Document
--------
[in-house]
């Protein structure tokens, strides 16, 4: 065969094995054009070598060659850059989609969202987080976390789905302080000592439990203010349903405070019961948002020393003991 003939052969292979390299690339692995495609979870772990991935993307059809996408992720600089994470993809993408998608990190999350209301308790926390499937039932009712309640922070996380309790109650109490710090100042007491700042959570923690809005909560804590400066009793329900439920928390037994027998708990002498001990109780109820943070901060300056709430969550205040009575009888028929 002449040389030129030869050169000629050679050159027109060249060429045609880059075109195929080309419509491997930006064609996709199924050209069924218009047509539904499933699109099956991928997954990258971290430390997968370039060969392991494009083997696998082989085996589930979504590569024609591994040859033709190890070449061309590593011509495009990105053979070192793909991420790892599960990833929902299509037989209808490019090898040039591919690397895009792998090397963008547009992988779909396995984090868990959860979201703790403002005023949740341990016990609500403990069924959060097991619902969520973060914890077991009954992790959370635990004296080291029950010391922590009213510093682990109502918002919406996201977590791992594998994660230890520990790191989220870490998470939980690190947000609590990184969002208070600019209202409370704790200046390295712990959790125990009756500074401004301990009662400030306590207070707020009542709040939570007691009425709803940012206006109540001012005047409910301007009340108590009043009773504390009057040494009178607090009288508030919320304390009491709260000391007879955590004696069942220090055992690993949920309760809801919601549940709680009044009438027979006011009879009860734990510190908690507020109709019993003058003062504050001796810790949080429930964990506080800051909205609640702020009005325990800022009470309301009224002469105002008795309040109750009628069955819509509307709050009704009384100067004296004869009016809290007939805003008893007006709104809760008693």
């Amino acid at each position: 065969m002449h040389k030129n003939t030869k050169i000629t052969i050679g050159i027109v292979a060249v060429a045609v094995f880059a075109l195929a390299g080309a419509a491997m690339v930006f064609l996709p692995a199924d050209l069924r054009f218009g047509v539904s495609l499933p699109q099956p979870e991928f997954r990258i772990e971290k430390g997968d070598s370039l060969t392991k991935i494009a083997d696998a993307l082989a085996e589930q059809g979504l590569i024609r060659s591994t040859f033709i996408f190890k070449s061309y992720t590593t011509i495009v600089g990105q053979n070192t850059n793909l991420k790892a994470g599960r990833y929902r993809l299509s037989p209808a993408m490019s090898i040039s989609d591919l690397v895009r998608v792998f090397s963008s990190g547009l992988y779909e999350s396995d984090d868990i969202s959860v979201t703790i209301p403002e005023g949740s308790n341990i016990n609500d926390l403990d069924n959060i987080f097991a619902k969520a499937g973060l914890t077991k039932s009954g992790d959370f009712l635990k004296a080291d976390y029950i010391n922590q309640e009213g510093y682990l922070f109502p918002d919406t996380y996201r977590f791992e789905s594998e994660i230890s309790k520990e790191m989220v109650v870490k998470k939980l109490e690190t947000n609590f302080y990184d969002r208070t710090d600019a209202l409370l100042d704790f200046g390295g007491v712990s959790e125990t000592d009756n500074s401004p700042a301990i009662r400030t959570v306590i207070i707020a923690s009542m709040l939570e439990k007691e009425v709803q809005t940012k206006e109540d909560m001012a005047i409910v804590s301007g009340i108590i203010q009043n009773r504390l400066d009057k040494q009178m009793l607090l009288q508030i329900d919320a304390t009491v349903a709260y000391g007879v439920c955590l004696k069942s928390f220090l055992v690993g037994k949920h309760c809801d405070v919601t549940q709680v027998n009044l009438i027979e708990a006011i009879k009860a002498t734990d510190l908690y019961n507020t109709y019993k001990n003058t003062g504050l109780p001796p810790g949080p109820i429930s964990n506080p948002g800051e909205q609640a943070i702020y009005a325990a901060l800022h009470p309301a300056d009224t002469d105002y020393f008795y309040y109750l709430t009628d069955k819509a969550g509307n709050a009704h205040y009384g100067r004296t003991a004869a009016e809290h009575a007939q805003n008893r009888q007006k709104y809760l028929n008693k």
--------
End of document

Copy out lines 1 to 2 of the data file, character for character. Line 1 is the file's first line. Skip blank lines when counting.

[in-house]
């Protein structure tokens, strides 16, 4: 065969094995054009070598060659850059989609969202987080976390789905302080000592439990203010349903405070019961948002020393003991 003939052969292979390299690339692995495609979870772990991935993307059809996408992720600089994470993809993408998608990190999350209301308790926390499937039932009712309640922070996380309790109650109490710090100042007491700042959570923690809005909560804590400066009793329900439920928390037994027998708990002498001990109780109820943070901060300056709430969550205040009575009888028929 002449040389030129030869050169000629050679050159027109060249060429045609880059075109195929080309419509491997930006064609996709199924050209069924218009047509539904499933699109099956991928997954990258971290430390997968370039060969392991494009083997696998082989085996589930979504590569024609591994040859033709190890070449061309590593011509495009990105053979070192793909991420790892599960990833929902299509037989209808490019090898040039591919690397895009792998090397963008547009992988779909396995984090868990959860979201703790403002005023949740341990016990609500403990069924959060097991619902969520973060914890077991009954992790959370635990004296080291029950010391922590009213510093682990109502918002919406996201977590791992594998994660230890520990790191989220870490998470939980690190947000609590990184969002208070600019209202409370704790200046390295712990959790125990009756500074401004301990009662400030306590207070707020009542709040939570007691009425709803940012206006109540001012005047409910301007009340108590009043009773504390009057040494009178607090009288508030919320304390009491709260000391007879955590004696069942220090055992690993949920309760809801919601549940709680009044009438027979006011009879009860734990510190908690507020109709019993003058003062504050001796810790949080429930964990506080800051909205609640702020009005325990800022009470309301009224002469105002008795309040109750009628069955819509509307709050009704009384100067004296004869009016809290007939805003008893007006709104809760008693």